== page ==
Postural Orthostatic Tachycardia Syndrome
I was twelve years old when I got sick. I’m twenty years old and still sick. I have a chronic illness called P.O.T.S (Postural Orthostatic Tachycardia Syndrome.) My life has changed greatly since I was diagnosed. It’s been hard but I’ve become a stronger person because of it.
In the seventh grade I started having intense stomach pain and exhaustion. After seeing multiple doctors, I was diagnosed with P.O.T.S, a type of dysautonomia. I was relieved to finally have a name for how I was feeling, but that relief was quickly replaced with despair. P.O.T.S is a chronic illness and there is no magic pill that will cure me.
After my diagnosis, I tried to continue on with school every day, like everyone else. This resulted in me being exhausted to the point that I’d fall asleep as soon as I would get home from school, and I’d sleep through the night if not woken up. Due to my stomach pain, I was missing multiple days of school at a time. This caused me to fall behind in all my classes. My parents and I tried to work with my middle school, but they didn’t have an accommodations system. On the days that I felt well enough to go to school, I would have multiple projects due and tests to take. As a result, I would go home not just physically exhausted but mentally as well. I spent a couple of months repeating this pattern, and these days are now one big blur to me; I felt isolated from those around me due to my illness. After one exceptionally bad day where I blacked out at school and slept for the rest of the day, my parents decided to pull me out for the rest of the year.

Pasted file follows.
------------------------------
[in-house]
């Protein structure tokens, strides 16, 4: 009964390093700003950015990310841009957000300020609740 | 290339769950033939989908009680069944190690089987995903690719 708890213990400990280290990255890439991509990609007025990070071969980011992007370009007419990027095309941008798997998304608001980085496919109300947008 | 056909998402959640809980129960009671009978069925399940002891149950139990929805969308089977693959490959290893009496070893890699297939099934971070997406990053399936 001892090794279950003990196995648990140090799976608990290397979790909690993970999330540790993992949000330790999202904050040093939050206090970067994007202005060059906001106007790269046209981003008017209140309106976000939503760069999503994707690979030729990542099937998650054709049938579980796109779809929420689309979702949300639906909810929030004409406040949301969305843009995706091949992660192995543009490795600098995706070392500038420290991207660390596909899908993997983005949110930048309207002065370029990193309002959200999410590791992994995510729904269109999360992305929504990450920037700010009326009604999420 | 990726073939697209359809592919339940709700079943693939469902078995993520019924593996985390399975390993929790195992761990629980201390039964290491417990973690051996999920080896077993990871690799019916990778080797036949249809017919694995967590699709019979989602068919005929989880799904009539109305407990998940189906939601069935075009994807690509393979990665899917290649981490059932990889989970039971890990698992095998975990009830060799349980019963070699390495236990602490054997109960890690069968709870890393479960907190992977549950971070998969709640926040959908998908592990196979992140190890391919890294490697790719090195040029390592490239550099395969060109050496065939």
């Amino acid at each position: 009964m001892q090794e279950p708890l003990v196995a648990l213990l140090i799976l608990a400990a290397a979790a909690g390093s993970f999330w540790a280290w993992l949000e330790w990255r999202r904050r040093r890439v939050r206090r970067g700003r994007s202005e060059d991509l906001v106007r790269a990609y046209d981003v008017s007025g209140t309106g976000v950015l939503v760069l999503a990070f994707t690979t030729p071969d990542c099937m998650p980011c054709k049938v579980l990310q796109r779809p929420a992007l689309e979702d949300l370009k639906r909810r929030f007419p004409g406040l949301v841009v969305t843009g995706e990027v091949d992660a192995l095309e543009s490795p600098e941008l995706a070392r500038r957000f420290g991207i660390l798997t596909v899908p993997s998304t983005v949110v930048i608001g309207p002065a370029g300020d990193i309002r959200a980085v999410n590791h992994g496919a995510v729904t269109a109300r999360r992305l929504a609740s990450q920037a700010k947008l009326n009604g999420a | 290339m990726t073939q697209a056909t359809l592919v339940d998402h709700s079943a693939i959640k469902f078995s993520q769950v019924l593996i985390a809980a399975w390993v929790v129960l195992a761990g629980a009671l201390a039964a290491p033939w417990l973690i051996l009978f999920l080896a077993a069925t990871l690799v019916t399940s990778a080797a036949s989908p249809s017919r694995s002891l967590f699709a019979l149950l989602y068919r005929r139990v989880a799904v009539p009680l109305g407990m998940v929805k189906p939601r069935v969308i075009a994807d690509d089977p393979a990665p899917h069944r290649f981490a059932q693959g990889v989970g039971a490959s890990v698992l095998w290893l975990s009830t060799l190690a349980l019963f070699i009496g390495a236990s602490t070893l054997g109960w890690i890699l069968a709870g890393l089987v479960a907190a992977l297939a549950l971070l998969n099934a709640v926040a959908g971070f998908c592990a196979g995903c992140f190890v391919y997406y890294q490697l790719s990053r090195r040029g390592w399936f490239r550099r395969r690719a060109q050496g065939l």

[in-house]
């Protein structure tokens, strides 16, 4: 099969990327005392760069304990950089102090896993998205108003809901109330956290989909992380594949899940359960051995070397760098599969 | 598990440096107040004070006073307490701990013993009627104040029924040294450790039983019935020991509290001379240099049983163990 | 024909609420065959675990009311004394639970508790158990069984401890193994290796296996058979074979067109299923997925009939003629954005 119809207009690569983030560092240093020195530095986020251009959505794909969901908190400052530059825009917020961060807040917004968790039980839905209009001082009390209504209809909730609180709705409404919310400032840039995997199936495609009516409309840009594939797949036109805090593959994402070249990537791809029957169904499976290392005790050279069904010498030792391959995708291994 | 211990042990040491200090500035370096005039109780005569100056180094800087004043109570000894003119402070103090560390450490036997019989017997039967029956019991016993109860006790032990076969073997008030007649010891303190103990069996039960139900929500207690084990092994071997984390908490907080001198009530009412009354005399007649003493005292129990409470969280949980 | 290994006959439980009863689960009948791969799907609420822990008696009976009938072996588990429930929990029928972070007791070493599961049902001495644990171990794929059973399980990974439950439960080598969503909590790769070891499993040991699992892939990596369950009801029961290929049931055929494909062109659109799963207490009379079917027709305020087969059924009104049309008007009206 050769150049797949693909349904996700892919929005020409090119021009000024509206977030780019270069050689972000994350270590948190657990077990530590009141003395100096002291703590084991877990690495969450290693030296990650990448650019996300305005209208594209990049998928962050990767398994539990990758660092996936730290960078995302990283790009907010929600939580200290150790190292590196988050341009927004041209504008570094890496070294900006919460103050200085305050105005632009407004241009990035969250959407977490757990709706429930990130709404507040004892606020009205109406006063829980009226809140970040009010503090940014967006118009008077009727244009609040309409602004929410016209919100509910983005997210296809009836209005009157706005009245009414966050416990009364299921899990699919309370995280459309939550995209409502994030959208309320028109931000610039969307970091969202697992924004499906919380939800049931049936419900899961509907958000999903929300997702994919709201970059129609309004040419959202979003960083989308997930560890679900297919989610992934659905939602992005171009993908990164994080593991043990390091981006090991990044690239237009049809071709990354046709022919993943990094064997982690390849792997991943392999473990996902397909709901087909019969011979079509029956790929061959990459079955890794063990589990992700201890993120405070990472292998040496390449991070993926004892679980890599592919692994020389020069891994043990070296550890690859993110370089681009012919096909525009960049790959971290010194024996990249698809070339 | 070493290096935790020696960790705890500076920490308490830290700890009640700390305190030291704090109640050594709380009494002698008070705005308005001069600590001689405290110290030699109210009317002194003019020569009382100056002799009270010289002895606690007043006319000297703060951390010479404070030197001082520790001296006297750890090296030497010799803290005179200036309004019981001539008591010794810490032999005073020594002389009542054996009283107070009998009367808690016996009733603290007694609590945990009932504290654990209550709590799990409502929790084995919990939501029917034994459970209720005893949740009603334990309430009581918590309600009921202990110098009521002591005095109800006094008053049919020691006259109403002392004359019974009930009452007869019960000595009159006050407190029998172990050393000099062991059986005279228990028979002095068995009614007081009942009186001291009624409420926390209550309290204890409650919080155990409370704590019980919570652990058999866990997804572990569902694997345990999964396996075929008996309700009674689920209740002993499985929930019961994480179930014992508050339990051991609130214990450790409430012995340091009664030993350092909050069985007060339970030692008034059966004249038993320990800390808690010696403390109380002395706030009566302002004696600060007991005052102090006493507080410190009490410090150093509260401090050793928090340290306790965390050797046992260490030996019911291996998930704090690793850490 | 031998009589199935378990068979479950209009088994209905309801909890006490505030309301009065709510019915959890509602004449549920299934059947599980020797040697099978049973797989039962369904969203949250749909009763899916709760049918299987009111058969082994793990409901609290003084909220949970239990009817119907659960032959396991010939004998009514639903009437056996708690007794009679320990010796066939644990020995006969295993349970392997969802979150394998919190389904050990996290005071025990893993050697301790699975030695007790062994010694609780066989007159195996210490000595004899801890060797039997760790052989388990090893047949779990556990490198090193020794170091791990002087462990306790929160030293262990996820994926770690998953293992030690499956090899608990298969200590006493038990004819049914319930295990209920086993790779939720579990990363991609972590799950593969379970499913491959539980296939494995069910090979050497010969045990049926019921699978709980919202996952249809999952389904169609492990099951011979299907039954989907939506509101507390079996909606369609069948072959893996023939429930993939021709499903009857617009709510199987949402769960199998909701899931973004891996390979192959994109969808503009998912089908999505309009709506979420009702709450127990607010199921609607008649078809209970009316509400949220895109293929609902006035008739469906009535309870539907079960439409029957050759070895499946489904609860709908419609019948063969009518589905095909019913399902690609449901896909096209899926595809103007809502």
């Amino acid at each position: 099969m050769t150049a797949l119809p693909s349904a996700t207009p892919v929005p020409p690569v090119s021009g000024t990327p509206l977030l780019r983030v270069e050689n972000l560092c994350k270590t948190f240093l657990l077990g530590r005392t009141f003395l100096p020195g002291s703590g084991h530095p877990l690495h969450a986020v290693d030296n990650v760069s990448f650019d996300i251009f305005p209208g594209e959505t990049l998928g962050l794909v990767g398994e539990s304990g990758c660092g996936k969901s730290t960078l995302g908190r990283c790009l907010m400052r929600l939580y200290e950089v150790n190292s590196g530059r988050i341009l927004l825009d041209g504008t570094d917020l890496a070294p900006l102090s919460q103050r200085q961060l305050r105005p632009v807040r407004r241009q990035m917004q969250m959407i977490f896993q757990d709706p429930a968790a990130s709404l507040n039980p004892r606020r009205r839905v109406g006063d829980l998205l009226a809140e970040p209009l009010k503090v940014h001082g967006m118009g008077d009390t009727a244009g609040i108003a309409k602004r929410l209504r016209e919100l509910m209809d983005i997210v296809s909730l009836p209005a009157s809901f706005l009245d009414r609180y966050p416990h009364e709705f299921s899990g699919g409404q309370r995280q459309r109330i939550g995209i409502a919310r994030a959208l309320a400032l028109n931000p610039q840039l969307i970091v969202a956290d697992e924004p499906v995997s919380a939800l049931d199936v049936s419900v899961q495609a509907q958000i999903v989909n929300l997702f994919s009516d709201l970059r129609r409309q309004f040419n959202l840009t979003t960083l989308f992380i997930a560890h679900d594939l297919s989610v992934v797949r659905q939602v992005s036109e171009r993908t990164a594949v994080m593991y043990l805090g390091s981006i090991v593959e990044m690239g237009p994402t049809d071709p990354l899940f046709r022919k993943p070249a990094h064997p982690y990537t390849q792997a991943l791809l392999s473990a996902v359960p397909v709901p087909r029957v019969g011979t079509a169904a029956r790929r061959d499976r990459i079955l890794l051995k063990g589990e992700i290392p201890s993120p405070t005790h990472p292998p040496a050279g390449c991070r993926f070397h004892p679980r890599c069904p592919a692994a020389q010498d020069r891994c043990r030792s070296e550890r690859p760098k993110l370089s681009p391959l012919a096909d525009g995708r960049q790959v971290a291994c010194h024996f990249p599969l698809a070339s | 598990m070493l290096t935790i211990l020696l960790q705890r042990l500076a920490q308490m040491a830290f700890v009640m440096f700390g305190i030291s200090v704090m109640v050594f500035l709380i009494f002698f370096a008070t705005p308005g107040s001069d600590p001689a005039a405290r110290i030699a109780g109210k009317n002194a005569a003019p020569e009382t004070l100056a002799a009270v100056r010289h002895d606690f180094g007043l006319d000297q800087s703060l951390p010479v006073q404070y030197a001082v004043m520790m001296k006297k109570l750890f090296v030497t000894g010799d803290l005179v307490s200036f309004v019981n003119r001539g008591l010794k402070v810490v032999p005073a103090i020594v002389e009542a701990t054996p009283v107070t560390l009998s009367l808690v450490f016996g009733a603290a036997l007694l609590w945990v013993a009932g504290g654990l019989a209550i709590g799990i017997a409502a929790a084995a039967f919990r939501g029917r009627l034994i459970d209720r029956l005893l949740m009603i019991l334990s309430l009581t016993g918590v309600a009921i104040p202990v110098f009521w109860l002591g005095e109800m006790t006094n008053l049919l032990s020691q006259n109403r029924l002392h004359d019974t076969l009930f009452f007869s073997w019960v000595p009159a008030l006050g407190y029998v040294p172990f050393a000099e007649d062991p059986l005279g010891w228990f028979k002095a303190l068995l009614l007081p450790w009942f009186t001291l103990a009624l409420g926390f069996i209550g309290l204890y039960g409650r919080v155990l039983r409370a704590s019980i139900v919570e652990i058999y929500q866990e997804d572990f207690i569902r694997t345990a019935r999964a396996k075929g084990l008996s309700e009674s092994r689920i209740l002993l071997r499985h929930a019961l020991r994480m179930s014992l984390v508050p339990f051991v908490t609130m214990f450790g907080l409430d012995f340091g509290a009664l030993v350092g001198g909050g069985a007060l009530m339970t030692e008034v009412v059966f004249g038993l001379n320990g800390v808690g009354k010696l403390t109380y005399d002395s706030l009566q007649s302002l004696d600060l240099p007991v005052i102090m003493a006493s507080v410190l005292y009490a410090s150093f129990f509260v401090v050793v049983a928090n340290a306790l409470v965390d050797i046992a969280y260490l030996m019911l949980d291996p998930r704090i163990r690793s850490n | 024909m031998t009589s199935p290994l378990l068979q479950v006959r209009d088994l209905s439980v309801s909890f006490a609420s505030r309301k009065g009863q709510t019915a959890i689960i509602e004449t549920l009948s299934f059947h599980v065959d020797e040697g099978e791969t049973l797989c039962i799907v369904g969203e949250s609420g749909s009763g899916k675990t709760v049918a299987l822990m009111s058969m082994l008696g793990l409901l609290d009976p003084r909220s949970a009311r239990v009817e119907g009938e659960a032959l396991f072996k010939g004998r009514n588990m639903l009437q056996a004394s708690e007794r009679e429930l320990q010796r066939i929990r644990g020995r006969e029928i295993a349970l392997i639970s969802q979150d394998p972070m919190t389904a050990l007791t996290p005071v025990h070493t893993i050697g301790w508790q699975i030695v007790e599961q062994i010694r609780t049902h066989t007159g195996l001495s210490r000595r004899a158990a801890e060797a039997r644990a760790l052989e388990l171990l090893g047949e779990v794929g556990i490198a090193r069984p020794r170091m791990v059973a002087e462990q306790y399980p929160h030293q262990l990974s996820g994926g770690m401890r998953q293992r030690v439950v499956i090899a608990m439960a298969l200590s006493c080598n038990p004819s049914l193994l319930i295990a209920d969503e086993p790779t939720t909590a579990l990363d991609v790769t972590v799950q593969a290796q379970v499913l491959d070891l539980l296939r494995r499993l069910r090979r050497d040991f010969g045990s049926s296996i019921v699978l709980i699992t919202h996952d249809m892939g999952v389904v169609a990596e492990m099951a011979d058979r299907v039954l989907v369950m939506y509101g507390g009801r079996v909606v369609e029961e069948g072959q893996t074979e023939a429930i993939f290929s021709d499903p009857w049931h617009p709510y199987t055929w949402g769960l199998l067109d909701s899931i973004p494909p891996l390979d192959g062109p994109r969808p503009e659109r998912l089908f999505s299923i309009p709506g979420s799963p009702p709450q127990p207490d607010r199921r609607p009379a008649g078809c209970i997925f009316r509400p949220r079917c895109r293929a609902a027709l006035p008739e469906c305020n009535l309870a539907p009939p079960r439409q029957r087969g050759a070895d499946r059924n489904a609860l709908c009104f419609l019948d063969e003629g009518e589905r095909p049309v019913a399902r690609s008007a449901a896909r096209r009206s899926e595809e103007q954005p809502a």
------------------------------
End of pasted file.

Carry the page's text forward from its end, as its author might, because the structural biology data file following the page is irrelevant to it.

Due to my experience in middle school, my parents and I decided to start high school home bound. I had a teacher come to my house, and I took online classes. I did a lot better in this environment. My high school also had accommodations that helped me a lot. With more confidence following a successful freshman year, I started going to two classes a day, along with taking online classes my sophomore year. I really enjoyed my time in school. It was nice to be around people who were around the same age as me. I really liked my classroom’s energy and all my teachers. In high school, I regained the confidence I had lost in middle school. I now felt that I could excel in things, even if I was still sick.
Getting sick changed the course of my life, not in all bad or good ways. Even now, after eight years, I wake up in pain and struggle to get through the day; simple tasks for others feel near impossible for me. But in many ways, being sick has made me grow as a person. I now appreciate more, listen better, and am an all-around more sympathetic and better person. Now I approach things differently; I know the importance of simple things that I took for granted before. I now thoroughly appreciate everything I have. I am still sick, but I know that there is more to me then just my illness. I no longer get lost in scenarios of “what if…”; instead I’ve taken responsibility for my life and my future, both the good and the bad parts.
I was twelve years old when I got sick, I’m twenty years old now, and not much has changed with my health. I’m still sick, but I’m so much more now. I accept the fact that I may have this illness for the rest of my life, because of my illness, I believe I am now a much stronger, smarter, and more determined woman.